Catholicism in Poland, c. 1978

Were Christians (specifically, Karol Wojtyla, who became Pope John Paul II) allowed to practice freely, without fear of persecution, in communist Poland?

If not, did Cardinal Wojtyla practice his faith on the QT? Or was he tolerated by the communist government because he was popular?

The answer to the first question: no, not in 1978.

In general, Poland was one of the countries which proved most difficult to subjugate (along with Hungary). The attempt to enforce Soviet-style restrictions on the church in the years following WW2 failed. From 1956 onwards, the church had relative freedom (within the constrains of totalitarianism…). ‘Official toleration’ is probably inded a very good way to sum it up.

Ack…the answer to the first question is yes, in 1978!!!

FWIW a 2nd hand account:

My Co-worker left Poland as a little kid in 1976. The way she tells it (this was in a a fairly big town near Warsaw) the kids would go to the National School during the day and “everyone” but actual literal communist party members would then send their kids to after school “Catechism class” where pretty much the true history of Poland along with the non-Official version of current events was discussed (along with actual Catechism).

Once in a while the people most involved in this were harassed, once a teacher was arrested for a day or so, and all were certainly limited in their career and with schools their children would get into. OTOH: they didn’t disappear in the middle of the night never to be heard from again. She said that her understanding was that once Solidarity really started rocking and Martial Law imposed this situation changed some.

Although Poland was a one party state at that time the Catholic church acted almost like an opposition party , keeping in check the excesses of the Communist government.

Minor hijack.

You mean that the Catholic Churches version of history was the most accurate one? That would be a first.

galen. This is GQ. If you need to Pit the Catholic Church, take it to the Pit. If you want to start a debate about versions of history, we have Great Debates.

Yes, by the late 70’s, most of the Eastern Bloc countries except for East Germany had started to lose their rough edges; though it wasn’t aparent in the US yet, they were slowly falling apart from the inside and the elites in Moscow were apparently afraid to put the boot down again. They weren’t nice, but they weren’t exactly big fans of Stalin. Aside from that, it wasn’t clear anymore if people would tolerate it anymore.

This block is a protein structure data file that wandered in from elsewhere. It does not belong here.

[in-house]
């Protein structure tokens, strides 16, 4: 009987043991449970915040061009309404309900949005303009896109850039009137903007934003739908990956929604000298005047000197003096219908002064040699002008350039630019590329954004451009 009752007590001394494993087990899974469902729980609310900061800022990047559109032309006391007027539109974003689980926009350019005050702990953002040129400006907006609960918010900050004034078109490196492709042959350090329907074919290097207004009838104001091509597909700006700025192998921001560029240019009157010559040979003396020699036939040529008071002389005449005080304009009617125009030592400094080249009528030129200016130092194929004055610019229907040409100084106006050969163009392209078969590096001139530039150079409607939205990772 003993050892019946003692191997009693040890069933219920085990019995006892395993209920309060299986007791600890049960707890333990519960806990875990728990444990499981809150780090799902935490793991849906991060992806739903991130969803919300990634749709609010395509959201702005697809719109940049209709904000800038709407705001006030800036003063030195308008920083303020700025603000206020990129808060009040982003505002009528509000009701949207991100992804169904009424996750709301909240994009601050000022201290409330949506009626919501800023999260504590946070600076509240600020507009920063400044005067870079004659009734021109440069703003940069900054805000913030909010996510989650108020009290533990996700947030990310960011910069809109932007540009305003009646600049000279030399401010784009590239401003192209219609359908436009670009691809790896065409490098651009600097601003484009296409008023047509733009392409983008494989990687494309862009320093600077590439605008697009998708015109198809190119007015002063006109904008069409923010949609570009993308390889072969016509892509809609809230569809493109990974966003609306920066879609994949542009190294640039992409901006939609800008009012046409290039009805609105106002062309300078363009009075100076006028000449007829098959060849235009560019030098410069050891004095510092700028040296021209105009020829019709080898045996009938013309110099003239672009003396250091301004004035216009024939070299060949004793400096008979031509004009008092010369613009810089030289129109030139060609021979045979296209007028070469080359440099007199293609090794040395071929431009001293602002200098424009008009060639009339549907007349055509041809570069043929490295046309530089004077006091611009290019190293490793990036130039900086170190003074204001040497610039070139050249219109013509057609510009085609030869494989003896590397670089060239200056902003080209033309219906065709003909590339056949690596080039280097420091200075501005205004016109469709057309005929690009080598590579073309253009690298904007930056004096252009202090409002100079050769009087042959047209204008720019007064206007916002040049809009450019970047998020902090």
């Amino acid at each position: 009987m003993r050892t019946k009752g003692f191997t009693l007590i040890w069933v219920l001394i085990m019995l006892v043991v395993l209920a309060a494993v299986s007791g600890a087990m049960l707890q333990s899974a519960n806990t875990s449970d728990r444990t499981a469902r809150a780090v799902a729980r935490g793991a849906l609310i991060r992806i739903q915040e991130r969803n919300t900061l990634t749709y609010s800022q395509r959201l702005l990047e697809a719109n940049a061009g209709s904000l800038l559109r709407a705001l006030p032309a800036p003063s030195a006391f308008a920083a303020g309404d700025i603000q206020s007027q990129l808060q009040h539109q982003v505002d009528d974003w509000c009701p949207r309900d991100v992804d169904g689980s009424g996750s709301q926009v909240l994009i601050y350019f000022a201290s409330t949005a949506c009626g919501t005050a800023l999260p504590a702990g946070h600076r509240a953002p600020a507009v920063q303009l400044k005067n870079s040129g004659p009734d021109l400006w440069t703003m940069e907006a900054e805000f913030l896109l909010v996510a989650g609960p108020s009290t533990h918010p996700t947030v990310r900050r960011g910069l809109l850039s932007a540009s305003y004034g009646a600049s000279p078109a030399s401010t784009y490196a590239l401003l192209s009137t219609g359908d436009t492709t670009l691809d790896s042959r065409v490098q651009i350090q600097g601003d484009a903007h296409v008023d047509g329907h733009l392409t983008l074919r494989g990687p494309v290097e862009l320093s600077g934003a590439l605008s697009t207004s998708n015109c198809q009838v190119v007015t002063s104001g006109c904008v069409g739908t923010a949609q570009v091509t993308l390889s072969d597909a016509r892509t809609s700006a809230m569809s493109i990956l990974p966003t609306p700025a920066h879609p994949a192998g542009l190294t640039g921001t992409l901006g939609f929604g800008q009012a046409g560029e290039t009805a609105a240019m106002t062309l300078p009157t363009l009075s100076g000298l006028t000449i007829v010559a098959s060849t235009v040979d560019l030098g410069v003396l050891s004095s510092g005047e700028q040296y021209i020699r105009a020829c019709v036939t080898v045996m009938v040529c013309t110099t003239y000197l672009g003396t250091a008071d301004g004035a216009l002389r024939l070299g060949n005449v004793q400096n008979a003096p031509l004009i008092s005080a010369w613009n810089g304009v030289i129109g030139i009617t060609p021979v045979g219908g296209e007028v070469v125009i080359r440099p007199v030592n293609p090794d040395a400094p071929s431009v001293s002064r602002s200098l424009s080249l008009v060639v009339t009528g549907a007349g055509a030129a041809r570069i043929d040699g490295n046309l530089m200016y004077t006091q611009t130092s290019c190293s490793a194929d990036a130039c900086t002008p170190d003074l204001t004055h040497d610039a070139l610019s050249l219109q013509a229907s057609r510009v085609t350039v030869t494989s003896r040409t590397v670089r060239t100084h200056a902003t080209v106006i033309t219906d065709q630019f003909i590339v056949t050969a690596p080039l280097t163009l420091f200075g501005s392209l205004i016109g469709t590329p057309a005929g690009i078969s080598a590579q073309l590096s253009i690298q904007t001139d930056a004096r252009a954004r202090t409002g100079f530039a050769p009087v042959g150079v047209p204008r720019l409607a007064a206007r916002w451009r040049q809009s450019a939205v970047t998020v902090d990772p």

The East Germans, despite some early resistance (the 17th of July fiasco) had largely retreated inside the home and family structure and ignored the government as much as possible, at least after the Wall went up. With a weird sort of Weirguild, the GDR was able to ship most of its disident intellectuals to West Germany. And they had the largest domestic spy agency pound-forpound in human history.

My wife is half Polish and in 1973 we attended a family wedding over there. Although the couple first had to attend a civil ceremony at the town hall , we all then attended a full nuptial mass in the local village church. Even the government official who conducted the civil ceremony was in church. So at that level there was no government interference in church affairs.

It was rather strange walking through the streets of Krakow to see not only nuns and priests, but also Soviet officers. As has been mentioned above , the ordinary people got on with their lives ,attended church, educated their children in the Catholic faith and just ignored the official Party line.

smiling bandit:

Didn’t Czechoslovakia have a Soviet “boot put down” in 1977?

I don’t think so. They did in 1968, but by '77, the government had cracked down on independent thought and were orthodox Communists.

Captain Amazing:

From the World Almanac entry on the Czech Republic (bolding mine):